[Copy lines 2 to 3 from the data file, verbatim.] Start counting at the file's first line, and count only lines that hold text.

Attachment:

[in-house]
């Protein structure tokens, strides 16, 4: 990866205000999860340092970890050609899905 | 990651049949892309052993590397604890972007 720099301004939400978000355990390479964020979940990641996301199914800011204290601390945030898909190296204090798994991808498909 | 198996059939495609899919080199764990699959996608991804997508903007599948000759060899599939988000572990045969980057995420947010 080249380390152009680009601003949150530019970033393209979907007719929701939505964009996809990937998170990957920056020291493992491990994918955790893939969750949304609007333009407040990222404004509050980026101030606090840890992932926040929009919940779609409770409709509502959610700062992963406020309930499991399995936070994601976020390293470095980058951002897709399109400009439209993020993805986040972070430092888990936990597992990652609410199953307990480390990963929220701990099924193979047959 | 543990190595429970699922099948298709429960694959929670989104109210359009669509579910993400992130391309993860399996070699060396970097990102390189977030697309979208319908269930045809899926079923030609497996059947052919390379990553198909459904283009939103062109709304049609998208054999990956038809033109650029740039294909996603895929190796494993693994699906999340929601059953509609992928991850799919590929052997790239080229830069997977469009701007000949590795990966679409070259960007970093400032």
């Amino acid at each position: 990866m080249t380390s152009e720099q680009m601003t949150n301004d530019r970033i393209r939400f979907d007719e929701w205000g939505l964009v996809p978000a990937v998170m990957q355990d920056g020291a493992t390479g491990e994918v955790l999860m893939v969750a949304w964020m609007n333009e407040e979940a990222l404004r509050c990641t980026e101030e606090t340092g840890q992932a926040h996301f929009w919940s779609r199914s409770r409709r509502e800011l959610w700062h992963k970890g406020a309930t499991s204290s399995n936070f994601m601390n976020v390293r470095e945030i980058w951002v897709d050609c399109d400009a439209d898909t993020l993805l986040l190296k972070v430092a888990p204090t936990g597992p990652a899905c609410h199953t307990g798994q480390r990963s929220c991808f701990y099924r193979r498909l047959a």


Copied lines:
């Protein structure tokens, strides 16, 4: 990866205000999860340092970890050609899905 | 990651049949892309052993590397604890972007 720099301004939400978000355990390479964020979940990641996301199914800011204290601390945030898909190296204090798994991808498909 | 198996059939495609899919080199764990699959996608991804997508903007599948000759060899599939988000572990045969980057995420947010 080249380390152009680009601003949150530019970033393209979907007719929701939505964009996809990937998170990957920056020291493992491990994918955790893939969750949304609007333009407040990222404004509050980026101030606090840890992932926040929009919940779609409770409709509502959610700062992963406020309930499991399995936070994601976020390293470095980058951002897709399109400009439209993020993805986040972070430092888990936990597992990652609410199953307990480390990963929220701990099924193979047959 | 543990190595429970699922099948298709429960694959929670989104109210359009669509579910993400992130391309993860399996070699060396970097990102390189977030697309979208319908269930045809899926079923030609497996059947052919390379990553198909459904283009939103062109709304049609998208054999990956038809033109650029740039294909996603895929190796494993693994699906999340929601059953509609992928991850799919590929052997790239080229830069997977469009701007000949590795990966679409070259960007970093400032």
């Amino acid at each position: 990866m080249t380390s152009e720099q680009m601003t949150n301004d530019r970033i393209r939400f979907d007719e929701w205000g939505l964009v996809p978000a990937v998170m990957q355990d920056g020291a493992t390479g491990e994918v955790l999860m893939v969750a949304w964020m609007n333009e407040e979940a990222l404004r509050c990641t980026e101030e606090t340092g840890q992932a926040h996301f929009w919940s779609r199914s409770r409709r509502e800011l959610w700062h992963k970890g406020a309930t499991s204290s399995n936070f994601m601390n976020v390293r470095e945030i980058w951002v897709d050609c399109d400009a439209d898909t993020l993805l986040l190296k972070v430092a888990p204090t936990g597992p990652a899905c609410h199953t307990g798994q480390r990963s929220c991808f701990y099924r193979r498909l047959a």